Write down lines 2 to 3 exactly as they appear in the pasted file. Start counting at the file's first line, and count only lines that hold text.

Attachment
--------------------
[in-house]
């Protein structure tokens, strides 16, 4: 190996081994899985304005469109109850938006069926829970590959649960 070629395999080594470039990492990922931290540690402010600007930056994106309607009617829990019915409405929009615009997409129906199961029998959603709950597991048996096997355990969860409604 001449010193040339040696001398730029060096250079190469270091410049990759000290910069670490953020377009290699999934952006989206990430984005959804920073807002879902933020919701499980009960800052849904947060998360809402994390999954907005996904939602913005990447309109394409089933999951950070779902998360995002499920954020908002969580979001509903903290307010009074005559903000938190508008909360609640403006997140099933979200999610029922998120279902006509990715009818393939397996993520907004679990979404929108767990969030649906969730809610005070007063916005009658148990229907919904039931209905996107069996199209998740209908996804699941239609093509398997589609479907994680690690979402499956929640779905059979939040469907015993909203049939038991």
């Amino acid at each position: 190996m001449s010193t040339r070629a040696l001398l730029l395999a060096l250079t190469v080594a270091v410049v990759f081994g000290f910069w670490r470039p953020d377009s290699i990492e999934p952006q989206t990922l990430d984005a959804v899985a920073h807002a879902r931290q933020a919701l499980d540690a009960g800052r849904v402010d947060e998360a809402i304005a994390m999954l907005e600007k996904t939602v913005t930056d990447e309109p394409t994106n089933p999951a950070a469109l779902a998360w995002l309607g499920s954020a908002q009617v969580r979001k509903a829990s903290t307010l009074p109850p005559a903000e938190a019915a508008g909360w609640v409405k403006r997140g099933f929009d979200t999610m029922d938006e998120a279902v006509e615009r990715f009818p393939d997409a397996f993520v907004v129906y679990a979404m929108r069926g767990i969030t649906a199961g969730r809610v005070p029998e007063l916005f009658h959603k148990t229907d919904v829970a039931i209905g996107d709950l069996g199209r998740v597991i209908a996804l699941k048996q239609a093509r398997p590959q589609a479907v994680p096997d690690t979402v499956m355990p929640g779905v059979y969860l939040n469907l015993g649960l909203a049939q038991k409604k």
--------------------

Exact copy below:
């Protein structure tokens, strides 16, 4: 190996081994899985304005469109109850938006069926829970590959649960 070629395999080594470039990492990922931290540690402010600007930056994106309607009617829990019915409405929009615009997409129906199961029998959603709950597991048996096997355990969860409604 001449010193040339040696001398730029060096250079190469270091410049990759000290910069670490953020377009290699999934952006989206990430984005959804920073807002879902933020919701499980009960800052849904947060998360809402994390999954907005996904939602913005990447309109394409089933999951950070779902998360995002499920954020908002969580979001509903903290307010009074005559903000938190508008909360609640403006997140099933979200999610029922998120279902006509990715009818393939397996993520907004679990979404929108767990969030649906969730809610005070007063916005009658148990229907919904039931209905996107069996199209998740209908996804699941239609093509398997589609479907994680690690979402499956929640779905059979939040469907015993909203049939038991």
């Amino acid at each position: 190996m001449s010193t040339r070629a040696l001398l730029l395999a060096l250079t190469v080594a270091v410049v990759f081994g000290f910069w670490r470039p953020d377009s290699i990492e999934p952006q989206t990922l990430d984005a959804v899985a920073h807002a879902r931290q933020a919701l499980d540690a009960g800052r849904v402010d947060e998360a809402i304005a994390m999954l907005e600007k996904t939602v913005t930056d990447e309109p394409t994106n089933p999951a950070a469109l779902a998360w995002l309607g499920s954020a908002q009617v969580r979001k509903a829990s903290t307010l009074p109850p005559a903000e938190a019915a508008g909360w609640v409405k403006r997140g099933f929009d979200t999610m029922d938006e998120a279902v006509e615009r990715f009818p393939d997409a397996f993520v907004v129906y679990a979404m929108r069926g767990i969030t649906a199961g969730r809610v005070p029998e007063l916005f009658h959603k148990t229907d919904v829970a039931i209905g996107d709950l069996g199209r998740v597991i209908a996804l699941k048996q239609a093509r398997p590959q589609a479907v994680p096997d690690t979402v499956m355990p929640g779905v059979y969860l939040n469907l015993g649960l909203a049939q038991k409604k």